Next I would point out that while the 1816 Mo is still a very common fake it has to date rarely appeared with what I view as typical period cancellation or test damage. That is odd since high grade counterfeits or even counterfeits with good eye appeal are very scarce. Most common counterfeits will have many more survivors with test cuts than without. This coin never has disfiguring gouges, drill holes or large cut marks. It is simply too nice looking to be as old as it has to be to be contemporary.

You must keep in mind the fact that Ferdin VII 8Rs were never popular in China and never commaned more than a 4% premium over silver value. So there was never an incentive to make Ferdin VII 8Rs even for the China trade.









My book on Counterfeit Portrait 8Rs is available from Amazon http://ccfgo.com/TheUnrealReales or from me directly if you want it signed.
Pillar of the Community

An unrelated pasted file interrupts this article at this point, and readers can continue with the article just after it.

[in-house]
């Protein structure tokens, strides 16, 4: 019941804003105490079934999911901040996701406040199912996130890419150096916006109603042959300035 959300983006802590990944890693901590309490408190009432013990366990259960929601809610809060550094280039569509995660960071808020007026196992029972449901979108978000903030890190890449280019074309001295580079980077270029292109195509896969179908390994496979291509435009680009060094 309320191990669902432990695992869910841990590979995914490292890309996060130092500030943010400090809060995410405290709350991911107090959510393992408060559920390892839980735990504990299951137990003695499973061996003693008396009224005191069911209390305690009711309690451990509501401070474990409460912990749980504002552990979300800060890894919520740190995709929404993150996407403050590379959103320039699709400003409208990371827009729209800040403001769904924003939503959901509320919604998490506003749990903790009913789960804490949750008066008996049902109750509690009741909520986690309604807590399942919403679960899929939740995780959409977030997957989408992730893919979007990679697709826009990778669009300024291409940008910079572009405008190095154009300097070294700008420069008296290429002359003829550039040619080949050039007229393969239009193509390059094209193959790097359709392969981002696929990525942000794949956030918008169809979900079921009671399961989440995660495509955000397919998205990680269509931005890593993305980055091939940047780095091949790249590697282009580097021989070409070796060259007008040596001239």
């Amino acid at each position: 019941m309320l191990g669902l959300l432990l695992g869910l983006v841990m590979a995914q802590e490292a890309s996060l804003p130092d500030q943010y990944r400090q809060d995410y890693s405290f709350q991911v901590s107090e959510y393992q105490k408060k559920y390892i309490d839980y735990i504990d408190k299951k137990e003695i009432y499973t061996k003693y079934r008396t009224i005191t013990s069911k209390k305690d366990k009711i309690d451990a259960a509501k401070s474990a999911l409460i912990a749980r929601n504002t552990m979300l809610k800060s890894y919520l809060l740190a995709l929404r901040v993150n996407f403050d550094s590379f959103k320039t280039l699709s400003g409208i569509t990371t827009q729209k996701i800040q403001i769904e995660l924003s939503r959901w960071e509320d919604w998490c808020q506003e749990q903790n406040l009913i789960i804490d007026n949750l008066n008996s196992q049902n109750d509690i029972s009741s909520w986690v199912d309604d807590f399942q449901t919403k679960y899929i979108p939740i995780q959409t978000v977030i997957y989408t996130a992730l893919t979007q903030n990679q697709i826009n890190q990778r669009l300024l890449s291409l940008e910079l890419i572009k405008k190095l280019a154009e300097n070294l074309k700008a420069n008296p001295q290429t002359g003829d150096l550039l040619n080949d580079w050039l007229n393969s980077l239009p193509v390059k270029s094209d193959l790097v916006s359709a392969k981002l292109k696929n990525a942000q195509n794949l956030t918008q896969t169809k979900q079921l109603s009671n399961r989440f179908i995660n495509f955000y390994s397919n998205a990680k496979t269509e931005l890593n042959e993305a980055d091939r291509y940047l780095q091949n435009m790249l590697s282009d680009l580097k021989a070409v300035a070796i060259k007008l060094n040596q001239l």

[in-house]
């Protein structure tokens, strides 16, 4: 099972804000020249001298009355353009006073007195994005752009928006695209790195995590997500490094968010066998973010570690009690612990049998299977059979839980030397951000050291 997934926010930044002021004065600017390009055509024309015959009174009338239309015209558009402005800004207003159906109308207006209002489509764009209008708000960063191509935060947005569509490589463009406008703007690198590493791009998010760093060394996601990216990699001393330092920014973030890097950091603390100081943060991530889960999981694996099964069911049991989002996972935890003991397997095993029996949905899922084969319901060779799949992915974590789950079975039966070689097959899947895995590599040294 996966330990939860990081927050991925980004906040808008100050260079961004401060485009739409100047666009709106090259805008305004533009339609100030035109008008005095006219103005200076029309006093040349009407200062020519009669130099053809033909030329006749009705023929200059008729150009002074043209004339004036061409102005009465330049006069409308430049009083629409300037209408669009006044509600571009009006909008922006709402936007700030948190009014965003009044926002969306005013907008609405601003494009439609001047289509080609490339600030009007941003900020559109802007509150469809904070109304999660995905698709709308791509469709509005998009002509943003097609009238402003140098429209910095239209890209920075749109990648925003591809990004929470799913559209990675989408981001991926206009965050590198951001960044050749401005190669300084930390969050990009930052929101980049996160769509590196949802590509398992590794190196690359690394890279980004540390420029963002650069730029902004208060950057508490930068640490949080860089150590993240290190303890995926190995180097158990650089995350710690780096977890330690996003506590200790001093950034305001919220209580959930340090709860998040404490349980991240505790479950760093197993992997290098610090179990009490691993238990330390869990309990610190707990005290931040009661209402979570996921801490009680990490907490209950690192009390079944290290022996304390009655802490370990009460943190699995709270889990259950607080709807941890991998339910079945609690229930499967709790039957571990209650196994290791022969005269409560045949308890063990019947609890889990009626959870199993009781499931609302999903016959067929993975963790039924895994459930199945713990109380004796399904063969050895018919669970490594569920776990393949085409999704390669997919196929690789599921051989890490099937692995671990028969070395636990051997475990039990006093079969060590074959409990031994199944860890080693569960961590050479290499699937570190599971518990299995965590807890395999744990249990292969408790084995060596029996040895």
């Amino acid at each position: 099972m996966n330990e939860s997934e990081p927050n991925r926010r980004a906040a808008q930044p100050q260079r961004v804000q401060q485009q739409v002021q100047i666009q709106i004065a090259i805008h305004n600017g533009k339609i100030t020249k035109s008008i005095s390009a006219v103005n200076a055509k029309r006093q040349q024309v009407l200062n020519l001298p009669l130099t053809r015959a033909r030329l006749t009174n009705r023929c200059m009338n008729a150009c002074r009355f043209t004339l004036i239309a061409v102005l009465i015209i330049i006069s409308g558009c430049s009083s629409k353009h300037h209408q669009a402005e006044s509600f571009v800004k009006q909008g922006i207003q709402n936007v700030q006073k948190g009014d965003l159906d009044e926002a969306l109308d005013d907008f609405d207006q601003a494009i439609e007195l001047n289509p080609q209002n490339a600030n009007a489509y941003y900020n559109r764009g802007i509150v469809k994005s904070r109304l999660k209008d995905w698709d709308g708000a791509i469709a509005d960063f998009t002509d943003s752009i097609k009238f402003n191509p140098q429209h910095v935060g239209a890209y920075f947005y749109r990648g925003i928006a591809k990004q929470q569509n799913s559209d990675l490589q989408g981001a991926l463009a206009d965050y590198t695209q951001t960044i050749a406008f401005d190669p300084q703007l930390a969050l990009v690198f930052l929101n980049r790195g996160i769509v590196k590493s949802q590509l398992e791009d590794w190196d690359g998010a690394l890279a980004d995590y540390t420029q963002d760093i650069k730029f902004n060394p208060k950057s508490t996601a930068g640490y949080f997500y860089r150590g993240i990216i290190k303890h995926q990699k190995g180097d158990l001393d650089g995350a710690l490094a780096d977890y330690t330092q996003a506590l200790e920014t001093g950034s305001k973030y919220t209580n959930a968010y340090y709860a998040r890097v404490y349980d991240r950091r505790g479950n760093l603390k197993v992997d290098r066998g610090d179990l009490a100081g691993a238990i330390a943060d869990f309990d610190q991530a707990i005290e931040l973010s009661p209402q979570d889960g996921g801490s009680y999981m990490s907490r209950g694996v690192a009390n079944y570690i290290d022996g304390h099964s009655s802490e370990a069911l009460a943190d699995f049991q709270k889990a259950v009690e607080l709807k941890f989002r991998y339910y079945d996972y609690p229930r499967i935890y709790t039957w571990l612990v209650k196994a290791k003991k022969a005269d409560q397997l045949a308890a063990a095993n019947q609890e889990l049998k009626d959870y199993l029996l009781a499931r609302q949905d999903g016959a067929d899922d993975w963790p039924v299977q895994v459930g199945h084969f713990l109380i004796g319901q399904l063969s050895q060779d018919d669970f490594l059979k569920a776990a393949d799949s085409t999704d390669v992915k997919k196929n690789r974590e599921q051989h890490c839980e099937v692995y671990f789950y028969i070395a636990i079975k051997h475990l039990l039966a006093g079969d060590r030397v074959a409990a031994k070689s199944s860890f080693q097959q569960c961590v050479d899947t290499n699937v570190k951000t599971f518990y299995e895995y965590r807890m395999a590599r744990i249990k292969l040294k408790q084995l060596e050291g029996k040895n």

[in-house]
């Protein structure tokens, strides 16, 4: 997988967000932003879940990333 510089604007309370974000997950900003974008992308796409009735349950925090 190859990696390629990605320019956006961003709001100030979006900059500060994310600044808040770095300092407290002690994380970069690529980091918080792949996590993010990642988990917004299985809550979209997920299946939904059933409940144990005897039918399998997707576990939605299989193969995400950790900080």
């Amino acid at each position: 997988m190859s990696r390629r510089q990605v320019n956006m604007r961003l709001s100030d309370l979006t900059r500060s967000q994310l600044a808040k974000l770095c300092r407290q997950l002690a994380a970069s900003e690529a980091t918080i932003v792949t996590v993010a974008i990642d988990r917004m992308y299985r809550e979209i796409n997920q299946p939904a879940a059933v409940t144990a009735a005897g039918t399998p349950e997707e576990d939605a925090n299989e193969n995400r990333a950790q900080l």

United States
895 Posts
 Posted 04/15/2019  2:01 pm  Show Profile   Bookmark this reply Add Albert to your friends list Get a Link to this Reply
I have many coin collecting friends and my buddy said he did get a reply saying the weight is 25.7g and is not a fake.
If he bids and wins he will send it to me and I'll calculate SG and provide photos of interest. If he loses then we will have nothing.

As a follow-up, my coin buddy says he did bid, but was outbid so he let it go.

I guess I won't bother to bid against people that think it is a genuine coin.
Edited by Albert
04/15/2019 3:02 pm
New Member
United States
13 Posts
 Posted 04/15/2019  6:41 pm  Show Profile   Bookmark this reply Add ChipDehart to your friends list Get a Link to this Reply
Bob, I'm curious. What is the suspicious contaminant?
Pillar of the Community
United States
1364 Posts
 Posted 04/15/2019  9:19 pm  Show Profile   Bookmark this reply Add realeswatcher to your friends list Get a Link to this Reply
FWIW...
Pillar of the Community
United States
1364 Posts
 Posted 04/15/2019  9:24 pm  Show Profile   Bookmark this reply Add realeswatcher to your friends list Get a Link to this Reply
This type does always seem to be well-engraved/struck, and a bold rim/edge... but the wear level and patina(s) seems to show a good bit of variance per the ones I've seen: